A boy who attends New London Local School District's kindergarten program was reported missing after he slipped out of the crowd of "little people" last week as school was letting out for the day.
At 3:10 p.m., an elementary school secretary contacted New London Police to report the boy was missing. His mother was at the school to pick up the boy as he was reported missing, the report stated.
The boy's father located him "a short time later" walking home from the school, the report stated.
In his sixth year at the district, new Superintendent Brad Romano said this type of incident has never happened before. Romano was named to the superintendent's position earlier this year after serving as the district's high school principal.
The boy generally walks out of the kindergarten side of the building with one of his friends, but on this day, he "lost his buddy," Romano said.
"The student lost his buddy, and kinda of keeps on walking. The student got confused in the shuffle," Romano said.
In summary, Romano said "a little person got lost in a crowd of little people."
Romano said they are using the incident as an instrument to examine the dismissal process to ensure this doesn't happen again.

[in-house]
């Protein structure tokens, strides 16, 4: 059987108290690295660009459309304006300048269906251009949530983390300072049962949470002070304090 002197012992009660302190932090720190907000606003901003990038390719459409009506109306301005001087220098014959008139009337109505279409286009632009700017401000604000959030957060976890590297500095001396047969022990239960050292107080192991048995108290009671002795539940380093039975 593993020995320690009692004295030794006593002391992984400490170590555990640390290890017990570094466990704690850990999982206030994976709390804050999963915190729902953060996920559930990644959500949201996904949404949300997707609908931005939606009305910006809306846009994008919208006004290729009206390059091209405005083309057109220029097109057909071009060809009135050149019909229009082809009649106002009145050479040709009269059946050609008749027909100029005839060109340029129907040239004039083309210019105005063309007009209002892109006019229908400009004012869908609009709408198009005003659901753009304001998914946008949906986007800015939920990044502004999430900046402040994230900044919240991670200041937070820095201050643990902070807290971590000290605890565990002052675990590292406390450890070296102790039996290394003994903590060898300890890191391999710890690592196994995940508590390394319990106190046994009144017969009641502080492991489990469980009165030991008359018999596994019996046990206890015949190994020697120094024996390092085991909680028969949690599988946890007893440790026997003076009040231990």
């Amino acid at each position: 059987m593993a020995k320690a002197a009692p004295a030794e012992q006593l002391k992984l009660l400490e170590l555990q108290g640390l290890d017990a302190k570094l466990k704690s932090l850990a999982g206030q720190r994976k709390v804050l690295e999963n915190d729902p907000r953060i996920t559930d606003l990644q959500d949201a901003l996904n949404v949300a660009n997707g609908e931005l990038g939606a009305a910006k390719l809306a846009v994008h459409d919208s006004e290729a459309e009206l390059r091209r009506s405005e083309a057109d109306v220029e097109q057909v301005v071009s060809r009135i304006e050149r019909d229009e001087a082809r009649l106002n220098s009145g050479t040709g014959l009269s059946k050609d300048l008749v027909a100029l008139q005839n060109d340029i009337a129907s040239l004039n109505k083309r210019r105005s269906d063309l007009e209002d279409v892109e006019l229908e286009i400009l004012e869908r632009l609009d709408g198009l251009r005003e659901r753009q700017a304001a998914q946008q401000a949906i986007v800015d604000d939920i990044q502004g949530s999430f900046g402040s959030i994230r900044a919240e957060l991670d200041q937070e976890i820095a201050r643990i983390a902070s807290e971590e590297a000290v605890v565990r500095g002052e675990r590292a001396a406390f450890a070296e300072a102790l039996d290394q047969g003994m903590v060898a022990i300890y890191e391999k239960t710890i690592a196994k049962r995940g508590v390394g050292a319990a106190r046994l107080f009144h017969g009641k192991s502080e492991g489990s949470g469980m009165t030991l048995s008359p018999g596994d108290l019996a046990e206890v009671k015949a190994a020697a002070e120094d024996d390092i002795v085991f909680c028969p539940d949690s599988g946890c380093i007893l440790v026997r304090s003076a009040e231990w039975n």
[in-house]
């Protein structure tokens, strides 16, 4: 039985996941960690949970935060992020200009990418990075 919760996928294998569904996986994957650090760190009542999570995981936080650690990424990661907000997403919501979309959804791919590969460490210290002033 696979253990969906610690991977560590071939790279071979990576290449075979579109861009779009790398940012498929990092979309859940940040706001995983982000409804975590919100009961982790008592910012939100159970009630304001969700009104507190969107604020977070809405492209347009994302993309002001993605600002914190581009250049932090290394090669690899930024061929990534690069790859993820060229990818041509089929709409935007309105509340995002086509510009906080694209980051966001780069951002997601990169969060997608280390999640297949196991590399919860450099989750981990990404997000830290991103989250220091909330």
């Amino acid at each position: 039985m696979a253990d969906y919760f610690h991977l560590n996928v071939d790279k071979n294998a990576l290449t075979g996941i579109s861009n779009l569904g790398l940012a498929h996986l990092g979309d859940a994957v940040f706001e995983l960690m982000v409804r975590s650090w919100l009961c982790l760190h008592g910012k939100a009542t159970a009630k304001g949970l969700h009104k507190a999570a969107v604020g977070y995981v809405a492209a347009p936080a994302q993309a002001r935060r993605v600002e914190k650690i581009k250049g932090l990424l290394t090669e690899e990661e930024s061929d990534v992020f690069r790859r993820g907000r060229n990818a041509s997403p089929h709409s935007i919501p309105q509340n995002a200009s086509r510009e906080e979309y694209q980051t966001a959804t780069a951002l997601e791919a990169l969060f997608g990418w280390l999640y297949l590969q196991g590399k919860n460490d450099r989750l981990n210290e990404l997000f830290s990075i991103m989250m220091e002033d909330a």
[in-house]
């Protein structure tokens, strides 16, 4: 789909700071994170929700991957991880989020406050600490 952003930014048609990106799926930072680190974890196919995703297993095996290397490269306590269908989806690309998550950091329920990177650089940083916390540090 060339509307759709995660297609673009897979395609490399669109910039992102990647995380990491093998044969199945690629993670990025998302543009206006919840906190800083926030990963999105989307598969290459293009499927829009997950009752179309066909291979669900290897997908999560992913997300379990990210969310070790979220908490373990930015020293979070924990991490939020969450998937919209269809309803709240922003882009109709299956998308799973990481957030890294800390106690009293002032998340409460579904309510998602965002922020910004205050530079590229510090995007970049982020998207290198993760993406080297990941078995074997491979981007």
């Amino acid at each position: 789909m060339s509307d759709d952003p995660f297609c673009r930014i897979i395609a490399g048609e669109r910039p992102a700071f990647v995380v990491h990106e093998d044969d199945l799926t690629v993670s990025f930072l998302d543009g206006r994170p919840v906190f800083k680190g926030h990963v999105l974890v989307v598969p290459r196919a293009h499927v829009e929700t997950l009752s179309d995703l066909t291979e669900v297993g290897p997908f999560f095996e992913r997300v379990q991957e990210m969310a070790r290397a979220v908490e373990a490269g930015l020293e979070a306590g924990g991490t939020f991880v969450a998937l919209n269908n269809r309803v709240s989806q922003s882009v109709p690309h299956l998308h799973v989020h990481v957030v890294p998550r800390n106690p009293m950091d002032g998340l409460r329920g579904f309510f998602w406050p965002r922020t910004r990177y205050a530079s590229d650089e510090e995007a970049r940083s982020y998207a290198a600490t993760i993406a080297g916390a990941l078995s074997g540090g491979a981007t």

"Obviously, we've completely re-examined our dismissal procedure," Romano said.
The incident spurred a few changes to the procedures of the students' dismissal that Romano already considered basically "solid" with room for a few improvements.
After thoroughly examining the incident, school officials determined that their dismissal process is "not incredibly flawed," Romano said.
"It showed us the overall system is solid, but we just need to go a little further in that one area (dismissal of the younger students,)" Romano said.
First of all, communicating with the students what is expected of them at dismissal time was reinforced. Secondly, though the staff will not be literally "holding their hands," they will be taking more of "vigilant" stance on walking the students to their destination and keeping closer visual contact on each of them.
The district's all-day daily kindergarten program includes approximately 97 students and four full-time teachers with the addition of multiple aides who assist the teachers at various times throughout the day, Romano said.
"Our staff does an excellent job," he said.
As a rule, the teachers are aware of the identity of each of the student's parents and care-takers, Romano said.
"It was an isolated incident. But, it is one that we want to use to ensure is remains an isolated incident. We have about 1,000 kids in the building and generally the dismissal process is very smooth and efficient," Romano said.